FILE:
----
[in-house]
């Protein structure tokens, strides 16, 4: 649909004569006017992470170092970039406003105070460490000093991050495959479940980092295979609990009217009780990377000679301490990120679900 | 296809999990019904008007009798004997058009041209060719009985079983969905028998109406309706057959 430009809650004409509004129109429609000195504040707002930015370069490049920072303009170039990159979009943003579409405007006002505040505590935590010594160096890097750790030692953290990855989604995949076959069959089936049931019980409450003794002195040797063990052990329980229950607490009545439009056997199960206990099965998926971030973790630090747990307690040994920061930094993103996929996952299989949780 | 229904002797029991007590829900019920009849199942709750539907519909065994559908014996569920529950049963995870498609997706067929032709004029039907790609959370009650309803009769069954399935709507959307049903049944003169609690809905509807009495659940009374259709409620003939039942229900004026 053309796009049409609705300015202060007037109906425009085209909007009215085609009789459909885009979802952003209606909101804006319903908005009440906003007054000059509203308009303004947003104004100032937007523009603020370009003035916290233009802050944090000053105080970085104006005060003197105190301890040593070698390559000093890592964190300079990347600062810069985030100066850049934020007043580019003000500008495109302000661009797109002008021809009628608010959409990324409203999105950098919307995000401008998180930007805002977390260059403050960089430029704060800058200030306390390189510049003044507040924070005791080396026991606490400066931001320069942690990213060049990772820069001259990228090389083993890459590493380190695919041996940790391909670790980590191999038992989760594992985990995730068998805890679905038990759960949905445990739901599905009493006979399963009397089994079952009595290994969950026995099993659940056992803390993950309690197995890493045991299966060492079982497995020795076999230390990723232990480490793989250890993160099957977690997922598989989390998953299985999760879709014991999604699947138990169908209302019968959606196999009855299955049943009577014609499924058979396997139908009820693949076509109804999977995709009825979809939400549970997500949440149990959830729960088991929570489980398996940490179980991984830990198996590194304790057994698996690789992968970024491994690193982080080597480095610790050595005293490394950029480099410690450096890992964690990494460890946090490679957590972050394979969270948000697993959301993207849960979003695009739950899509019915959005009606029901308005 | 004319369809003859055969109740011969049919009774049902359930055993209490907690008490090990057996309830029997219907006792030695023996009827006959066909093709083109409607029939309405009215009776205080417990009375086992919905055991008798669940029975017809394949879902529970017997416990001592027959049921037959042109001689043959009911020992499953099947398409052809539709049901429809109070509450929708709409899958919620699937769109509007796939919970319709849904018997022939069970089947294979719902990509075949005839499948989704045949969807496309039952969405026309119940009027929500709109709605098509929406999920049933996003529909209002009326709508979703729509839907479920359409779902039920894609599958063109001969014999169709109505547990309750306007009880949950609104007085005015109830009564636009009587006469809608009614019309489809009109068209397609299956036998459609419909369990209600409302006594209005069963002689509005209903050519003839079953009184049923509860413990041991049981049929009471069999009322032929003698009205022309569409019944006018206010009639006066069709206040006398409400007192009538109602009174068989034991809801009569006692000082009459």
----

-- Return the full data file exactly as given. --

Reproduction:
[in-house]
């Protein structure tokens, strides 16, 4: 649909004569006017992470170092970039406003105070460490000093991050495959479940980092295979609990009217009780990377000679301490990120679900 | 296809999990019904008007009798004997058009041209060719009985079983969905028998109406309706057959 430009809650004409509004129109429609000195504040707002930015370069490049920072303009170039990159979009943003579409405007006002505040505590935590010594160096890097750790030692953290990855989604995949076959069959089936049931019980409450003794002195040797063990052990329980229950607490009545439009056997199960206990099965998926971030973790630090747990307690040994920061930094993103996929996952299989949780 | 229904002797029991007590829900019920009849199942709750539907519909065994559908014996569920529950049963995870498609997706067929032709004029039907790609959370009650309803009769069954399935709507959307049903049944003169609690809905509807009495659940009374259709409620003939039942229900004026 053309796009049409609705300015202060007037109906425009085209909007009215085609009789459909885009979802952003209606909101804006319903908005009440906003007054000059509203308009303004947003104004100032937007523009603020370009003035916290233009802050944090000053105080970085104006005060003197105190301890040593070698390559000093890592964190300079990347600062810069985030100066850049934020007043580019003000500008495109302000661009797109002008021809009628608010959409990324409203999105950098919307995000401008998180930007805002977390260059403050960089430029704060800058200030306390390189510049003044507040924070005791080396026991606490400066931001320069942690990213060049990772820069001259990228090389083993890459590493380190695919041996940790391909670790980590191999038992989760594992985990995730068998805890679905038990759960949905445990739901599905009493006979399963009397089994079952009595290994969950026995099993659940056992803390993950309690197995890493045991299966060492079982497995020795076999230390990723232990480490793989250890993160099957977690997922598989989390998953299985999760879709014991999604699947138990169908209302019968959606196999009855299955049943009577014609499924058979396997139908009820693949076509109804999977995709009825979809939400549970997500949440149990959830729960088991929570489980398996940490179980991984830990198996590194304790057994698996690789992968970024491994690193982080080597480095610790050595005293490394950029480099410690450096890992964690990494460890946090490679957590972050394979969270948000697993959301993207849960979003695009739950899509019915959005009606029901308005 | 004319369809003859055969109740011969049919009774049902359930055993209490907690008490090990057996309830029997219907006792030695023996009827006959066909093709083109409607029939309405009215009776205080417990009375086992919905055991008798669940029975017809394949879902529970017997416990001592027959049921037959042109001689043959009911020992499953099947398409052809539709049901429809109070509450929708709409899958919620699937769109509007796939919970319709849904018997022939069970089947294979719902990509075949005839499948989704045949969807496309039952969405026309119940009027929500709109709605098509929406999920049933996003529909209002009326709508979703729509839907479920359409779902039920894609599958063109001969014999169709109505547990309750306007009880949950609104007085005015109830009564636009009587006469809608009614019309489809009109068209397609299956036998459609419909369990209600409302006594209005069963002689509005209903050519003839079953009184049923509860413990041991049981049929009471069999009322032929003698009205022309569409019944006018206010009639006066069709206040006398409400007192009538109602009174068989034991809801009569006692000082009459």